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The Troublesome Case of Using Google in European Schools

Analysis. Using Google Workspace and Google Chromebooks in European schools is cheap and convenient and a lot of teachers and students love it, as they already know the system and tools, which work so well. But to do it legally is very very hard – and ethically it is probably impossible. The case is a hot topic in Denmark, who is going through same troubles they ran into last year in Holland.

Probably half of the Danish primary schools uses Google Workspace (formerly ‘Google Suite for Education’). The green light was given by the Danish Data Protection Agency in 2017 to use the core of Google Workspace (Gmail, Hangouts, Chat, Meet, Docs, Sheets, Slides, Drive). But it demands that you do proper risk and consequence analyses, make the right agreements with Google and turn off various services in the settings in the right way. The Danish municipality Helsingør did not do it right, and thus the Danish DPA prohibited the municipality to transfer data to third countries and to use of Google Workspace.

The DPA verdict was published in the middle of the summer holidays (mid July), and created chaos in the many schools using Google Workspace. No municipality has yet found the right way of doing it in their schools and no one has gotten the final approval of the DPA. Other municipalities like Ballerup and Århus believe they’ve done better than Helsingør, but they are also in the queue at the desk of the DPA. Helsingør municipality has sent in a 1700 page risk analysis, which the DPA is now scrutinizing, and the IT-responsible in the municipality Lars Rich says that it is safe enough to continue using the system, as the risk is low, he told Radar – and thus totally ignored that an authority actually demanded that it stop using Google.

The big issue in this case is that Google by default is not compliant with European rules, and if a public authority wants to use it legally, you have to do a lot of turnarounds. And then you can maybe use the core of Google Workspace, but what about the other services, that does NOT comply with the rules, and have not been given the green light by the DPA: Google Search, Maps, Chrome and Youtube? To use them the kids have to log out of their Google school account, and then they’ll be tracked and profiled by Google, and should authorities promote that? And what about those under 13 who are not supposed or allowed to use any of these services at all?

Isen’t it a societal duty to let them know that there are other browsers, search engines, maps and translation services than Google?

Learnings from Holland
In Holland, they seem to have found a solution, but it demands new and more promises from Google, who operates with so many different privacy policies that even the Norwegian DPA has a very hard time understanding them.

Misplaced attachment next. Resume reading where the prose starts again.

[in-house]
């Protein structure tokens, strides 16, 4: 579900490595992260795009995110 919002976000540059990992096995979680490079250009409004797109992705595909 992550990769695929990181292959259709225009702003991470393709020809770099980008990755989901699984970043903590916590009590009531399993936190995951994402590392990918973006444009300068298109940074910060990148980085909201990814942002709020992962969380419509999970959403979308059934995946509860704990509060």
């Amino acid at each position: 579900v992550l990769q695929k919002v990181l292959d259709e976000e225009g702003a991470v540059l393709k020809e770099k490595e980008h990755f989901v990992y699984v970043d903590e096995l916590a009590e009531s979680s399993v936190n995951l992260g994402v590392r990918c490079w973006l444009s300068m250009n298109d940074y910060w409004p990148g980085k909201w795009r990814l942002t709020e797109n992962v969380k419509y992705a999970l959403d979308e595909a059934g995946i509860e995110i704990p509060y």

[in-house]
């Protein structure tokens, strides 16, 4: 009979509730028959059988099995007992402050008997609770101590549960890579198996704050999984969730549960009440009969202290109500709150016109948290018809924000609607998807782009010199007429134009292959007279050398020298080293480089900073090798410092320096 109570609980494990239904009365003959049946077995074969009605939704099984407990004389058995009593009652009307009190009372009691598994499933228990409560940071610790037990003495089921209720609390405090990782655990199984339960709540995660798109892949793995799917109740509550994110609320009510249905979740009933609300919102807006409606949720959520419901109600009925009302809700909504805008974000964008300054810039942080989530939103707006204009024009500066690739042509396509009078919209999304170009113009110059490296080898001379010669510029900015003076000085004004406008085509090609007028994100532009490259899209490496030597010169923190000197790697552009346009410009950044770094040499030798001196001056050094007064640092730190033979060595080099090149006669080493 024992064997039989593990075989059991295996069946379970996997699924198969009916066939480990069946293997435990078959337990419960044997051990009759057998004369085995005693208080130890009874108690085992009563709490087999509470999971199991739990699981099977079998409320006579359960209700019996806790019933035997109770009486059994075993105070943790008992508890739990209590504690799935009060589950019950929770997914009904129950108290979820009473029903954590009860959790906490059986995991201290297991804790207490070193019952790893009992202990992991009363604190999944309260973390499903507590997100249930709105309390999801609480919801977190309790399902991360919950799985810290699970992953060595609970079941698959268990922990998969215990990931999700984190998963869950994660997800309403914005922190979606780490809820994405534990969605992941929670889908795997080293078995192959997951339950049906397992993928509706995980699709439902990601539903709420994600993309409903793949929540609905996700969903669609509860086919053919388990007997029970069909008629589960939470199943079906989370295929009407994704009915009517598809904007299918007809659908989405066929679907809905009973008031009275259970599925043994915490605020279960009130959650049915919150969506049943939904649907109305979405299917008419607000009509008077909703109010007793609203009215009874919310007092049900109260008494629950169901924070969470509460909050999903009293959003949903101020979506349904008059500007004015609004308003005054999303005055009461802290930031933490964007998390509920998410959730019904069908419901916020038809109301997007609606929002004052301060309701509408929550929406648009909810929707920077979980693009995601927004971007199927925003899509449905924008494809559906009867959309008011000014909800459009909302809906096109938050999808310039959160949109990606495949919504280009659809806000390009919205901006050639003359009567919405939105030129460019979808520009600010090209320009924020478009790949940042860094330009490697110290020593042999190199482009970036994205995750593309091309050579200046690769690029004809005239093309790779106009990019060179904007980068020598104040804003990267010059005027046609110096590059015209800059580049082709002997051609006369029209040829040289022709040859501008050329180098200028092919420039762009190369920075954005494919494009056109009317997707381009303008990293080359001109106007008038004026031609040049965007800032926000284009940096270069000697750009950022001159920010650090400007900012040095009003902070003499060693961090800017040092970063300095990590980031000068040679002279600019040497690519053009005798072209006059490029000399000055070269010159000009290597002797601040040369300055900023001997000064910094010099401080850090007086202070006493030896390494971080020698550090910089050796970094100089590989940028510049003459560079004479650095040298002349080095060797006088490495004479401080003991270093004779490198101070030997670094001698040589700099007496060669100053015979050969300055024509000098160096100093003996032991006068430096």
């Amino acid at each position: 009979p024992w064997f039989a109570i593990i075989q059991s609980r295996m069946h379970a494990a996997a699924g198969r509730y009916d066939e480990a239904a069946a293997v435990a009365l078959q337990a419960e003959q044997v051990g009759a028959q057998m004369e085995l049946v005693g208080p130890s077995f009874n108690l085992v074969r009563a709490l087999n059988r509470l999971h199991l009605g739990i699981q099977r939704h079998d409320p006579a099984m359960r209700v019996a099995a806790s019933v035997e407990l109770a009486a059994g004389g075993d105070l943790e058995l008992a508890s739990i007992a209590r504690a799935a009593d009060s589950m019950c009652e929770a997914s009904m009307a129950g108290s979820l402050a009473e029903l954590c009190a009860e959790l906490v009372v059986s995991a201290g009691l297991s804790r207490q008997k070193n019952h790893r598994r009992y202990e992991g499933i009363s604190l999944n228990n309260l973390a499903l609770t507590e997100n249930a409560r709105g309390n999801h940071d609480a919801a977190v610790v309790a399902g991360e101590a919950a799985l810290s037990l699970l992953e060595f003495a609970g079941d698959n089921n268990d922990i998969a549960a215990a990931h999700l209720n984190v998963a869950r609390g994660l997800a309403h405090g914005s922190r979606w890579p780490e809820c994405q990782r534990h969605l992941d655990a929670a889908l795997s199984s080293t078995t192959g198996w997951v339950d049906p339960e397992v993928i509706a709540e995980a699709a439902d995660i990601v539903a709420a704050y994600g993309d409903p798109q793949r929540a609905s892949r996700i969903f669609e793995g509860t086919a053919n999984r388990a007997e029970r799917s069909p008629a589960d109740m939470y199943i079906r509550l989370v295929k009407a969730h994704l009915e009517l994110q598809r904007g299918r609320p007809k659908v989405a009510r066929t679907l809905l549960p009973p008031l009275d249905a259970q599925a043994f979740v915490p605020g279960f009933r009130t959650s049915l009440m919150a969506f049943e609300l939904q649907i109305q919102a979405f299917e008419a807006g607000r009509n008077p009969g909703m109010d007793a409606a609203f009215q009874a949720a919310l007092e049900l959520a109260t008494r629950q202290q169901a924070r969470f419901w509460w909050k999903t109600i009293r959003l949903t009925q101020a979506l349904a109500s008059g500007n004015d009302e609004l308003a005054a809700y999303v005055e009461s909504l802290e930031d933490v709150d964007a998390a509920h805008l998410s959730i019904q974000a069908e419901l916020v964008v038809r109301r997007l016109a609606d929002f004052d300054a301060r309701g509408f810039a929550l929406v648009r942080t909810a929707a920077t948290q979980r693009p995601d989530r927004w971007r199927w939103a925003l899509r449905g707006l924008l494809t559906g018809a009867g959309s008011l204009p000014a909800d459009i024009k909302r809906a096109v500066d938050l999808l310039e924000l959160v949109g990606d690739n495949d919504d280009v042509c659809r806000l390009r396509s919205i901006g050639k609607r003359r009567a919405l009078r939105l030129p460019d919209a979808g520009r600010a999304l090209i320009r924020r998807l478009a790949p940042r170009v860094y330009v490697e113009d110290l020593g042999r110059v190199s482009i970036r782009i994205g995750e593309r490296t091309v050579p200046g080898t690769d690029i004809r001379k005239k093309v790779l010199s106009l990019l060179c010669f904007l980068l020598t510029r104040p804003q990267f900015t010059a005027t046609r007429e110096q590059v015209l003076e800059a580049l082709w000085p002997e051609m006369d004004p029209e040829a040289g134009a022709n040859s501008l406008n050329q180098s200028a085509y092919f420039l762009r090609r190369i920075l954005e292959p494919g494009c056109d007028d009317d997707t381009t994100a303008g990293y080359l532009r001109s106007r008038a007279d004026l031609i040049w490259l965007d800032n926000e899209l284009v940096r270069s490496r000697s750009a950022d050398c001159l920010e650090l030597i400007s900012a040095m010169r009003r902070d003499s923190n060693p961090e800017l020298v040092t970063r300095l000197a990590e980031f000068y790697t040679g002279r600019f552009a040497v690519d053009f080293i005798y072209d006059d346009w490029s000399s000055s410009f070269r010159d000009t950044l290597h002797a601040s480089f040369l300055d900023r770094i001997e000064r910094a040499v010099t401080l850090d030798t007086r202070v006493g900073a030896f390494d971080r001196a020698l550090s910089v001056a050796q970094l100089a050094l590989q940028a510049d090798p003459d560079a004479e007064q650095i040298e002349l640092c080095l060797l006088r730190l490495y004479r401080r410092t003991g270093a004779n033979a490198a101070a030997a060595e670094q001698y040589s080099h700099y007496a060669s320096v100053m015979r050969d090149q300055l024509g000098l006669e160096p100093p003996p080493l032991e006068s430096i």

March last year, a risk assessment in Holland concluded that 8 out of 10 high privacy risks in Google’s productivity suite, Workspace, remained. The Dutch educational institutions then asked the Dutch DPA for advice. At the end of May 2021, the DPA told schools and universities to stop using Google Workspace for Education before the start of the new school year. But according to The Register, they found a solution where Google promised privacy improvements:

“Google, like Microsoft, will become a processor for Diagnostic Data. This means that Google may only process this data about the individual use of the services for the purposes approved by the schools. There are three of these purposes, namely providing and securing the services, as well as keeping them up to date. So Google is not allowed to process the pupils’ and students’ personal data for advertising, marketing, profiling or big data analytics. Google will also develop a data processor version of the Chromebooks and the Chrome browser for business and educational customers.”

In Denmark, Google has only promised schools not to use the kids’ data for advertising. What about all the other purposess, where some of them have been stopped in Holland?

The question is also whether the Dutch solution is good enough, and whether it is a sustainable idea that Holland and Denmark and other European countries bring up their children to be dependent on the surveillance economy. When they leave school, they only know Google’s tools. Isen’t it a societal duty to let them know that there are other browsers, search engines, maps and translation services than Google? Some of them are European and they comply with our laws by default.

The Solution is Not the Surveillance Industry
In Germany, they don’t allow neither Google nor Microsoft in schools. In France they are also working with alternatives to the offers of the surveillance industry. And in Sweden, they’ve set up ‘The Sunet Drive SafeSpring solution’ with Nextcloud, an open source German-based collaboration platform.

So, why don’t the Danes and the Dutch have a meeting with the Swedes in order to make a long-term sustainable educational collaborative system, that is not part of the surveillance industry?